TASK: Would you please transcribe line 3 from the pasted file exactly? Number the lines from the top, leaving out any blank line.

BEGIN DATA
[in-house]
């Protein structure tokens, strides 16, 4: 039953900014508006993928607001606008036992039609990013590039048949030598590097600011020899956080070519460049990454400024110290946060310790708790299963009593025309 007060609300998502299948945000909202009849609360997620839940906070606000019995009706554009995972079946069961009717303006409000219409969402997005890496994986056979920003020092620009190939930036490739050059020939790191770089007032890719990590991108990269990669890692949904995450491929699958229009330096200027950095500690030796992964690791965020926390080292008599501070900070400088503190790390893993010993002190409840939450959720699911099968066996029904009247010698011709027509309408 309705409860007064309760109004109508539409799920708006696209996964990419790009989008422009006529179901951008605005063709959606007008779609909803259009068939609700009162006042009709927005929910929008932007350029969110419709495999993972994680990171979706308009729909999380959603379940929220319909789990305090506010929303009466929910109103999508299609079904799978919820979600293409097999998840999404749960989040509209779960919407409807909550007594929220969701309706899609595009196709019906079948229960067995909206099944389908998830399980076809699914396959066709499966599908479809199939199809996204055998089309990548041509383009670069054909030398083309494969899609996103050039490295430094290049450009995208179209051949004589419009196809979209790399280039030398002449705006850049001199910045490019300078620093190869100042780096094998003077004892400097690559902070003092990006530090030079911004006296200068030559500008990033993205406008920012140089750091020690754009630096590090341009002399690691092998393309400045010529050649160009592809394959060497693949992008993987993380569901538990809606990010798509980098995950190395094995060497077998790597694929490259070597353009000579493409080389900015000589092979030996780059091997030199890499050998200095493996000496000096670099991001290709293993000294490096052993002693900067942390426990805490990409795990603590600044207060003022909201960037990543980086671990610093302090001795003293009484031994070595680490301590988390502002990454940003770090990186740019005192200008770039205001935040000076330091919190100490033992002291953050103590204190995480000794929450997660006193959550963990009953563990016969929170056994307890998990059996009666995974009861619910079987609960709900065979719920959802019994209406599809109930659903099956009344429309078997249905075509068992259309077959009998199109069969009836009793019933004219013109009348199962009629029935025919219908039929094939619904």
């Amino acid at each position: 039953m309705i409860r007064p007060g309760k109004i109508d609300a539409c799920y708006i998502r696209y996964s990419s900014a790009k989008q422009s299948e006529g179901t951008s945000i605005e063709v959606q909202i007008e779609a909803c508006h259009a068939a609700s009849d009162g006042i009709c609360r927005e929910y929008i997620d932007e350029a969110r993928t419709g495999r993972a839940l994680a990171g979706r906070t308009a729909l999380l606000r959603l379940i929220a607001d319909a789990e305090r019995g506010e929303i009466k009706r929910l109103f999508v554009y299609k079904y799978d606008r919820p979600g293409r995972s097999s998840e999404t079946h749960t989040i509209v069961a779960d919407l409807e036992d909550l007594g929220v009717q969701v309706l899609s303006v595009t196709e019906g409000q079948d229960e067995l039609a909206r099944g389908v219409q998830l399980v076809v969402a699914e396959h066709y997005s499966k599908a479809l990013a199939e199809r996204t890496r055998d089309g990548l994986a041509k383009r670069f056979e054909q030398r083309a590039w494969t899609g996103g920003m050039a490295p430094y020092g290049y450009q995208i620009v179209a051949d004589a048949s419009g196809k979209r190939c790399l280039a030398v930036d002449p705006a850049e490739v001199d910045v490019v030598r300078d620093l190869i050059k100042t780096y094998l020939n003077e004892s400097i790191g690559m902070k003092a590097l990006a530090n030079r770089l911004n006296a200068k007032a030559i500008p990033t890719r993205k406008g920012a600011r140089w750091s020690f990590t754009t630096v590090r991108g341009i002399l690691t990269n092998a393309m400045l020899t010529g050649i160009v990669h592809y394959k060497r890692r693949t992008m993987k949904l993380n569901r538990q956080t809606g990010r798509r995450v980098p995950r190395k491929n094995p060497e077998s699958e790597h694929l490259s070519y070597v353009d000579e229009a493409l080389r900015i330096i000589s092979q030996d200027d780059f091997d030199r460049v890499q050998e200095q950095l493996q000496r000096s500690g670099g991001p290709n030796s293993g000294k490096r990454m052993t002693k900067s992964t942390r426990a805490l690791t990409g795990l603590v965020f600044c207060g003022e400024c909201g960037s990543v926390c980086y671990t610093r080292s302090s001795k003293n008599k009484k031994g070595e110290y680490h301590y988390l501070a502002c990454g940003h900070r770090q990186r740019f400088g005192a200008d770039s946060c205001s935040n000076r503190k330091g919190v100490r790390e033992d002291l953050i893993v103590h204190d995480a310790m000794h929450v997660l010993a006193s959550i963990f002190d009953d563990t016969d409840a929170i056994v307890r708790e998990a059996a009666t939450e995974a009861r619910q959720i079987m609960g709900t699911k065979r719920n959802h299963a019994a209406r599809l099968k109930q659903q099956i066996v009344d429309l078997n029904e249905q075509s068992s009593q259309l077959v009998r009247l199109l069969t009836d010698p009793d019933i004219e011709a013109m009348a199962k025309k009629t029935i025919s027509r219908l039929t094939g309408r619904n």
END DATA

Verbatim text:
């Amino acid at each position: 039953m309705i409860r007064p007060g309760k109004i109508d609300a539409c799920y708006i998502r696209y996964s990419s900014a790009k989008q422009s299948e006529g179901t951008s945000i605005e063709v959606q909202i007008e779609a909803c508006h259009a068939a609700s009849d009162g006042i009709c609360r927005e929910y929008i997620d932007e350029a969110r993928t419709g495999r993972a839940l994680a990171g979706r906070t308009a729909l999380l606000r959603l379940i929220a607001d319909a789990e305090r019995g506010e929303i009466k009706r929910l109103f999508v554009y299609k079904y799978d606008r919820p979600g293409r995972s097999s998840e999404t079946h749960t989040i509209v069961a779960d919407l409807e036992d909550l007594g929220v009717q969701v309706l899609s303006v595009t196709e019906g409000q079948d229960e067995l039609a909206r099944g389908v219409q998830l399980v076809v969402a699914e396959h066709y997005s499966k599908a479809l990013a199939e199809r996204t890496r055998d089309g990548l994986a041509k383009r670069f056979e054909q030398r083309a590039w494969t899609g996103g920003m050039a490295p430094y020092g290049y450009q995208i620009v179209a051949d004589a048949s419009g196809k979209r190939c790399l280039a030398v930036d002449p705006a850049e490739v001199d910045v490019v030598r300078d620093l190869i050059k100042t780096y094998l020939n003077e004892s400097i790191g690559m902070k003092a590097l990006a530090n030079r770089l911004n006296a200068k007032a030559i500008p990033t890719r993205k406008g920012a600011r140089w750091s020690f990590t754009t630096v590090r991108g341009i002399l690691t990269n092998a393309m400045l020899t010529g050649i160009v990669h592809y394959k060497r890692r693949t992008m993987k949904l993380n569901r538990q956080t809606g990010r798509r995450v980098p995950r190395k491929n094995p060497e077998s699958e790597h694929l490259s070519y070597v353009d000579e229009a493409l080389r900015i330096i000589s092979q030996d200027d780059f091997d030199r460049v890499q050998e200095q950095l493996q000496r000096s500690g670099g991001p290709n030796s293993g000294k490096r990454m052993t002693k900067s992964t942390r426990a805490l690791t990409g795990l603590v965020f600044c207060g003022e400024c909201g960037s990543v926390c980086y671990t610093r080292s302090s001795k003293n008599k009484k031994g070595e110290y680490h301590y988390l501070a502002c990454g940003h900070r770090q990186r740019f400088g005192a200008d770039s946060c205001s935040n000076r503190k330091g919190v100490r790390e033992d002291l953050i893993v103590h204190d995480a310790m000794h929450v997660l010993a006193s959550i963990f002190d009953d563990t016969d409840a929170i056994v307890r708790e998990a059996a009666t939450e995974a009861r619910q959720i079987m609960g709900t699911k065979r719920n959802h299963a019994a209406r599809l099968k109930q659903q099956i066996v009344d429309l078997n029904e249905q075509s068992s009593q259309l077959v009998r009247l199109l069969t009836d010698p009793d019933i004219e011709a013109m009348a199962k025309k009629t029935i025919s027509r219908l039929t094939g309408r619904n």